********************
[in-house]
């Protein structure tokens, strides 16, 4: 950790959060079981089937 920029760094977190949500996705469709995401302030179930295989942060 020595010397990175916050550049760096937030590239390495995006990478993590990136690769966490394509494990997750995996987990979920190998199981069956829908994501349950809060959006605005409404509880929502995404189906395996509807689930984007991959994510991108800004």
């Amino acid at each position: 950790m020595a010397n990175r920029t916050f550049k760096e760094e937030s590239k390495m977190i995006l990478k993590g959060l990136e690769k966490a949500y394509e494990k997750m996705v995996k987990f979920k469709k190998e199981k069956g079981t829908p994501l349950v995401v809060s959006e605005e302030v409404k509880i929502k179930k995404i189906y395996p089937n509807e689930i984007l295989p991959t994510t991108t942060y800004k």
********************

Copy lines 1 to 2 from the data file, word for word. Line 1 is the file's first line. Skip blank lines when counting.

[in-house]
């Protein structure tokens, strides 16, 4: 950790959060079981089937 920029760094977190949500996705469709995401302030179930295989942060 020595010397990175916050550049760096937030590239390495995006990478993590990136690769966490394509494990997750995996987990979920190998199981069956829908994501349950809060959006605005409404509880929502995404189906395996509807689930984007991959994510991108800004």